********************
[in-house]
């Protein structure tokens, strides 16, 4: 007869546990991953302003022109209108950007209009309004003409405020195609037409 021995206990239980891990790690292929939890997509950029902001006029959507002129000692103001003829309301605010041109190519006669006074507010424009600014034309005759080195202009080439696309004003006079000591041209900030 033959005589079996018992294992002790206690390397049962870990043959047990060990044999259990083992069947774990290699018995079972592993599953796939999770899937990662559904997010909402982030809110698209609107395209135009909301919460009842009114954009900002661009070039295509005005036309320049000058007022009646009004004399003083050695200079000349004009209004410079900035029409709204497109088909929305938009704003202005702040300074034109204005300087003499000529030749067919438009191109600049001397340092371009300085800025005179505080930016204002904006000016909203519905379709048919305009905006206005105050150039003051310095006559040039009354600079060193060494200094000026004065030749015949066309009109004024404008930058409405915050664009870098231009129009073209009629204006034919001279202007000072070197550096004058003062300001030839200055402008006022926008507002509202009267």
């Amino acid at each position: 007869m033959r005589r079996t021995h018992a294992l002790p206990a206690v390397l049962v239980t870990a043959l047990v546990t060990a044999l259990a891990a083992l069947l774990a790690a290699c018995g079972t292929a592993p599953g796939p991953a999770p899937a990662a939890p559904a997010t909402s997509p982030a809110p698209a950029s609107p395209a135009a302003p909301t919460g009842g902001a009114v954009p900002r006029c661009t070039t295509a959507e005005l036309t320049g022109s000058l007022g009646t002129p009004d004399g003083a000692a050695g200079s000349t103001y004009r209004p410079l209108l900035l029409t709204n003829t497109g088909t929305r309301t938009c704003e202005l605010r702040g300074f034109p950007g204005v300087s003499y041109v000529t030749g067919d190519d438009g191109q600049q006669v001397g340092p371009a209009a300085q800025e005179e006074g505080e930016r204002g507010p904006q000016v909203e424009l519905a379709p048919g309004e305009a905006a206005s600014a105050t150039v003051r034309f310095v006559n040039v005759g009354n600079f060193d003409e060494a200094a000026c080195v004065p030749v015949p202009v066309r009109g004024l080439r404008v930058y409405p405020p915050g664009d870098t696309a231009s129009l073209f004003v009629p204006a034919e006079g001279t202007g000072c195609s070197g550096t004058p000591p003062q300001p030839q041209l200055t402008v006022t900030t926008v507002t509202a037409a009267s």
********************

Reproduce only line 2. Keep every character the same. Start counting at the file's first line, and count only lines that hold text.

């Protein structure tokens, strides 16, 4: 007869546990991953302003022109209108950007209009309004003409405020195609037409 021995206990239980891990790690292929939890997509950029902001006029959507002129000692103001003829309301605010041109190519006669006074507010424009600014034309005759080195202009080439696309004003006079000591041209900030 033959005589079996018992294992002790206690390397049962870990043959047990060990044999259990083992069947774990290699018995079972592993599953796939999770899937990662559904997010909402982030809110698209609107395209135009909301919460009842009114954009900002661009070039295509005005036309320049000058007022009646009004004399003083050695200079000349004009209004410079900035029409709204497109088909929305938009704003202005702040300074034109204005300087003499000529030749067919438009191109600049001397340092371009300085800025005179505080930016204002904006000016909203519905379709048919305009905006206005105050150039003051310095006559040039009354600079060193060494200094000026004065030749015949066309009109004024404008930058409405915050664009870098231009129009073209009629204006034919001279202007000072070197550096004058003062300001030839200055402008006022926008507002509202009267």